NEW DELHI: Students are not giving up on their protest against the scrapping of the non-NET fellowship despite the Ministry of HRD saying on Friday evening that it will “revive” it for all universities but make it merit-based.
Students want it re-instated the way it originally was and expanded to include all public universities. The Jawaharlal Nehru University Students’ Union president Kanhaiya Kumar has already said in a statement that there will be a march and public meeting on the subject on October 25 and also called for a “university-wide” strike on Monday. The Occupy UGC protesters have in generally rejected the MHRD and University Grants Commission’s proposal.
All India Students’ Association, in a separate statement has said, “The UGC itself is trying to now cover up their blatant violation of students’ rights by issuing conflicting and confusing statements to the media while continuing to refuse meet student groups and now introducing absurd logic of merit determined through ‘NET Exam’. It is important to respond to these statements, especially the suggestion to grant non-NET fellowships on the basis of “merit” and not on a universal basis, since we firmly believe that funding for research is a hard won right of ALL research students contributing to a collective process of knowledge generation in this country. The non NET fellowship must be extended to all central and state universities, however, the logic of merit determined through ‘NET’ exam needs to be challenged and defeated!” They argue that the eligibility or ‘merit’ of a research candidate is evaluated — an established — at the time of entrance itself as enrollment is regulated through tests and interviews. “If a student is selected for the course of M.Phil or Ph.D, it means that he/she has been deemed eligible for research and hence the state must facilitate this process of research by way of suitable fellowship that will adequately cover the cost incurred while pursuing research,” says the statement. They further point out that the credibility of the NET – National Eligibility Test — itself has been questioned.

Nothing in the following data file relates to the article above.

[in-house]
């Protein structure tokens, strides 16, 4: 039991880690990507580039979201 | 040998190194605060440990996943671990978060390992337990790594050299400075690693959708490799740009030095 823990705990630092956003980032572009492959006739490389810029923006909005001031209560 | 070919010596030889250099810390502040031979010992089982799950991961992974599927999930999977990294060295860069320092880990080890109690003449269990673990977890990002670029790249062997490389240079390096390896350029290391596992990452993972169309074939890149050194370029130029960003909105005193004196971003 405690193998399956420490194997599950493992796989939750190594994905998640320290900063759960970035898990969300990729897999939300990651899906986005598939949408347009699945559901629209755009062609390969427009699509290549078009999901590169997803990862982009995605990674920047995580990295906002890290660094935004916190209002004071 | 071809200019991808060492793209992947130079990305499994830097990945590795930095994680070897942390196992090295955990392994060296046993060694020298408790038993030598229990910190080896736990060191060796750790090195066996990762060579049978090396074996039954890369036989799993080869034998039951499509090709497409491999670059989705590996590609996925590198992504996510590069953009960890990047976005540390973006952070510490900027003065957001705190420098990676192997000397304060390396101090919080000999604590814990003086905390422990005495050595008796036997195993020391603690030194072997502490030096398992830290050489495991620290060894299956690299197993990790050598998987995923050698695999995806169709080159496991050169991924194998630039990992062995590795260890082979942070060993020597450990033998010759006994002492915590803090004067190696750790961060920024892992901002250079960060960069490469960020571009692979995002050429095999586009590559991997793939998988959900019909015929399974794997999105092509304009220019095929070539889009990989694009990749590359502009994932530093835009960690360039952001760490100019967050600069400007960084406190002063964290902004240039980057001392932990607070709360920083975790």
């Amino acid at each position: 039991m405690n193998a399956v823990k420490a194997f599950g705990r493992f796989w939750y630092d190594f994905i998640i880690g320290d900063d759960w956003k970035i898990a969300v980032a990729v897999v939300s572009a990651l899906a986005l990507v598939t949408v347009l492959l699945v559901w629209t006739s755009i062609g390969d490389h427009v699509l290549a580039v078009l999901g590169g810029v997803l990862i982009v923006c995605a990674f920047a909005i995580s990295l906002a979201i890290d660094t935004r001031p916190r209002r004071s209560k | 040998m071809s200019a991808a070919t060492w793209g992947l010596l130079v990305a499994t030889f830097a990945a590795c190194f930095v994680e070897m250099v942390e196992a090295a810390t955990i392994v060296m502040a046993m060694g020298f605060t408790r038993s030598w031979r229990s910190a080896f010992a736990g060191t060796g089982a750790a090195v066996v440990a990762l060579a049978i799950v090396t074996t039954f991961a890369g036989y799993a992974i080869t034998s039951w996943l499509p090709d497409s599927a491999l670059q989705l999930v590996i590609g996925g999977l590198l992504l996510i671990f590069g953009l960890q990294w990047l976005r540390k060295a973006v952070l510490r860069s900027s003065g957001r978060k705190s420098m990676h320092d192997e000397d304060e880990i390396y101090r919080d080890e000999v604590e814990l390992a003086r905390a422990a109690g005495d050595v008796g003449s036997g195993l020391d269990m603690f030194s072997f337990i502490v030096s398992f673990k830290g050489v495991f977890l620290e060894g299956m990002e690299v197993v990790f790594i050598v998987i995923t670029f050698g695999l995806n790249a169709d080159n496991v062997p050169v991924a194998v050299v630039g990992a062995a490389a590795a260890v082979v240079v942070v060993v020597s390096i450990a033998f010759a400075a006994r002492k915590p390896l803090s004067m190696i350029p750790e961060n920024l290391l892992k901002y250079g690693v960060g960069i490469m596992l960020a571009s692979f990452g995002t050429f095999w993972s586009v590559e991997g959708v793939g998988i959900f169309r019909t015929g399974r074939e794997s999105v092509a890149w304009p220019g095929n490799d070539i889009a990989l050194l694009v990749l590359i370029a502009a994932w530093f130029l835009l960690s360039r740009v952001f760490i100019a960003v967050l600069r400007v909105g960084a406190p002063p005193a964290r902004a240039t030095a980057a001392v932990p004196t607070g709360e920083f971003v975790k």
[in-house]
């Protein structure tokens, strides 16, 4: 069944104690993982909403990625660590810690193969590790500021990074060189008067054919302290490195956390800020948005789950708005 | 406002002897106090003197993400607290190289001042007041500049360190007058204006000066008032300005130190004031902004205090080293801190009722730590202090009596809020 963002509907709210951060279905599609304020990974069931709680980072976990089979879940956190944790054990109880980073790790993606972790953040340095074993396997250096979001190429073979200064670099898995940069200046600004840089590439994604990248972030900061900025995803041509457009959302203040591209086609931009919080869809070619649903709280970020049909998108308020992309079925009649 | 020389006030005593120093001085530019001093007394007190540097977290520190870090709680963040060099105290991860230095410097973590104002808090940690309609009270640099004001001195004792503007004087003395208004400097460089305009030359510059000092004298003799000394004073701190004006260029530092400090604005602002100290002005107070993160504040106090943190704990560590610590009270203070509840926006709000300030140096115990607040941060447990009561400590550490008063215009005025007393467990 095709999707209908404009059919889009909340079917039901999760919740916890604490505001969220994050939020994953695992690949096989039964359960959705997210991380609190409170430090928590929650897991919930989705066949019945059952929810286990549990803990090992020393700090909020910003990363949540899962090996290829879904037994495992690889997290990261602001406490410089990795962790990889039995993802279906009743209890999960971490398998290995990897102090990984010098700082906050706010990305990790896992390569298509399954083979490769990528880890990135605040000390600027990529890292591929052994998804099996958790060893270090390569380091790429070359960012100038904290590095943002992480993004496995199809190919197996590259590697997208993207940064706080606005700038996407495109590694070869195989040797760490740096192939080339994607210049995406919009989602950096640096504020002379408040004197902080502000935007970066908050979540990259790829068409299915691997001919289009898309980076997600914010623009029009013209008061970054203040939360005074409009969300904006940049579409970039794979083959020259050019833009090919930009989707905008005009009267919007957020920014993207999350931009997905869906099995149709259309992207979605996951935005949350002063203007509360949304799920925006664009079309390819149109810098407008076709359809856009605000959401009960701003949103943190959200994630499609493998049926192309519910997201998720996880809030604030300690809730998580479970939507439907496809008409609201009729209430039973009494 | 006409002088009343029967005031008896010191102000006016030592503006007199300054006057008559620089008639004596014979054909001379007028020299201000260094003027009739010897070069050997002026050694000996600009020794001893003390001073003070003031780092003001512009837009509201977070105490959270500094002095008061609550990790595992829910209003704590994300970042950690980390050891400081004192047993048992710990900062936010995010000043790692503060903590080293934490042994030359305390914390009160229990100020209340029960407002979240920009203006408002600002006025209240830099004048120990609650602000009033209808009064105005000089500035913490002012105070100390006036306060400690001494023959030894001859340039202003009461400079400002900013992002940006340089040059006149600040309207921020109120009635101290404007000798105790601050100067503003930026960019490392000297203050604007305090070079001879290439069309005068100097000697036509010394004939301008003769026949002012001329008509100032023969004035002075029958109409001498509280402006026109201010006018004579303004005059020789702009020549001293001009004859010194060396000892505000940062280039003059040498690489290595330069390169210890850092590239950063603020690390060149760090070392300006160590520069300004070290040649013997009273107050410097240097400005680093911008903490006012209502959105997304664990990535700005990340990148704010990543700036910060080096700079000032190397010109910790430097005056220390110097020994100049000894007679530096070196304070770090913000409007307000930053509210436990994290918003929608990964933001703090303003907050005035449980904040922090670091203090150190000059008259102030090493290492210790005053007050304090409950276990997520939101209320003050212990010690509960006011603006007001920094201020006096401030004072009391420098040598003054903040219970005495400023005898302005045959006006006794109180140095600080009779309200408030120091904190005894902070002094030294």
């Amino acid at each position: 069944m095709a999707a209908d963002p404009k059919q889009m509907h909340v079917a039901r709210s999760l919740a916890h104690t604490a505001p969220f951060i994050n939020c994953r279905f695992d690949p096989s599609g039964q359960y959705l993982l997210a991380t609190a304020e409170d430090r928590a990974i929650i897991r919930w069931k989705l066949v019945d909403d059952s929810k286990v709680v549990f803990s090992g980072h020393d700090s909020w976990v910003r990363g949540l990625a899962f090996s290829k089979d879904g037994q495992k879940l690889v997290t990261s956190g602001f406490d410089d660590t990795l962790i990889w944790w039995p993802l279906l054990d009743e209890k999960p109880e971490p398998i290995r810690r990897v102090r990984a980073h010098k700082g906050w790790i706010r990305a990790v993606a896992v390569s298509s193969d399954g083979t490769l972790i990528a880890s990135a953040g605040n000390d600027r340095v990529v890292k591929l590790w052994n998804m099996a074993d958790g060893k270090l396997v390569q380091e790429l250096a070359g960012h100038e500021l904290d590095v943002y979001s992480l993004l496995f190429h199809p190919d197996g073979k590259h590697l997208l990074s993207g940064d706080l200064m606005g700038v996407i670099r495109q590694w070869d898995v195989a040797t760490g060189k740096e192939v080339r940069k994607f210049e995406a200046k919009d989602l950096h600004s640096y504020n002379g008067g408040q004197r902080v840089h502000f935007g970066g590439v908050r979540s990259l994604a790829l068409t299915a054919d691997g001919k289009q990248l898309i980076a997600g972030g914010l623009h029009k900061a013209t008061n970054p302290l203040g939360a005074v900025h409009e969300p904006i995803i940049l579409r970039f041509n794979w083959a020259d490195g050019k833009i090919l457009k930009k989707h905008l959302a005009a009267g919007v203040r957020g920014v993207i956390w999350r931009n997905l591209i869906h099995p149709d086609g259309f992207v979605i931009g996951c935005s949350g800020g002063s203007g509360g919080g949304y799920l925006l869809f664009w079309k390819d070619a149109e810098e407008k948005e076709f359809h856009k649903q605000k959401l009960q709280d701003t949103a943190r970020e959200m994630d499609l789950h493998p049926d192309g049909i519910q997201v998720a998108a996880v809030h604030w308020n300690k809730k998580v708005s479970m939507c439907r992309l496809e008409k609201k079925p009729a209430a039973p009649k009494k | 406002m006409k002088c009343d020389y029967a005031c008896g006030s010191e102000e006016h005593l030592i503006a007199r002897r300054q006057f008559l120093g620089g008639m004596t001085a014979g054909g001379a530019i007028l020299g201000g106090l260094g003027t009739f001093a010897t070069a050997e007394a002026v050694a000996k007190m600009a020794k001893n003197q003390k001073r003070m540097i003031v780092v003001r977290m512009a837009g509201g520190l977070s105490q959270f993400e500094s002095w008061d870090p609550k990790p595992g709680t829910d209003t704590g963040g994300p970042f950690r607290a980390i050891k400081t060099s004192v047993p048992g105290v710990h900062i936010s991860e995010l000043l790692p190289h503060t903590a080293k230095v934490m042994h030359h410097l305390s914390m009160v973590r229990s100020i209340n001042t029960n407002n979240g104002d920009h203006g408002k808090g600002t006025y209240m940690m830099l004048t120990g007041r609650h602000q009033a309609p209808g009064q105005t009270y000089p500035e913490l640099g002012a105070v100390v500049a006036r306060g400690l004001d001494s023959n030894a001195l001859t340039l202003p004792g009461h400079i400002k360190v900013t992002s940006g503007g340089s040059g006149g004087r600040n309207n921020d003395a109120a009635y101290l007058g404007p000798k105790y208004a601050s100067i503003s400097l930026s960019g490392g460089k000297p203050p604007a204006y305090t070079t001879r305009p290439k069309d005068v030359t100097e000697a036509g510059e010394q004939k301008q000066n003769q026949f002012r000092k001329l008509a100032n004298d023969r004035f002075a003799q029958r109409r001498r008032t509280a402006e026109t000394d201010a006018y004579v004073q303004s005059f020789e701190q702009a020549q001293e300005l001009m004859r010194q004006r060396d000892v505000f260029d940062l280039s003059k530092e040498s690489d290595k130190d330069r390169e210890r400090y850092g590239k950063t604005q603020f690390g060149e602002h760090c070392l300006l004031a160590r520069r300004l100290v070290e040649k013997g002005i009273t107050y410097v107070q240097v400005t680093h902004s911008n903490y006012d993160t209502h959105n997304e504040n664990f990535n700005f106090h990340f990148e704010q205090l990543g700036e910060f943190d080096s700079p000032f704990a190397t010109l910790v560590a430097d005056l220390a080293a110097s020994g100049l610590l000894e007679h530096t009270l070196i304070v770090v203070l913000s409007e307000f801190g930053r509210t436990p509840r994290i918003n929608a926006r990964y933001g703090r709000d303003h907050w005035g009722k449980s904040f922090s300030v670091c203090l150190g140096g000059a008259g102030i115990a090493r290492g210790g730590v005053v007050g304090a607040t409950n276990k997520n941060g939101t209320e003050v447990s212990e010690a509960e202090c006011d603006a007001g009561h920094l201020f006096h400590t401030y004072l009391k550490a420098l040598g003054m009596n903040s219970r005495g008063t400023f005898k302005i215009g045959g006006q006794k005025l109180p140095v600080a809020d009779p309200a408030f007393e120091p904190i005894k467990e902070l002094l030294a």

“Let us not forget that the sword of ‘merit’ logic has been used for centuries by the ruling classes to deny entry to those who have been deliberately excluded from the educational and cultural sphere. The oppressed castes, poor people, oppressed minorities, especially Muslims (as pointed out by the Sachchar Committee report), Dalits and women have got the most to lose from this dangerous proposition,” says the statement.
Meanwhile, the student protest has drawn supporters from teachers associations of Delhi University, Jamia Millia Islamia University, the Federation of Central Universities’ Teachers’ Associations and over 200 teachers and researchers placed in different universities.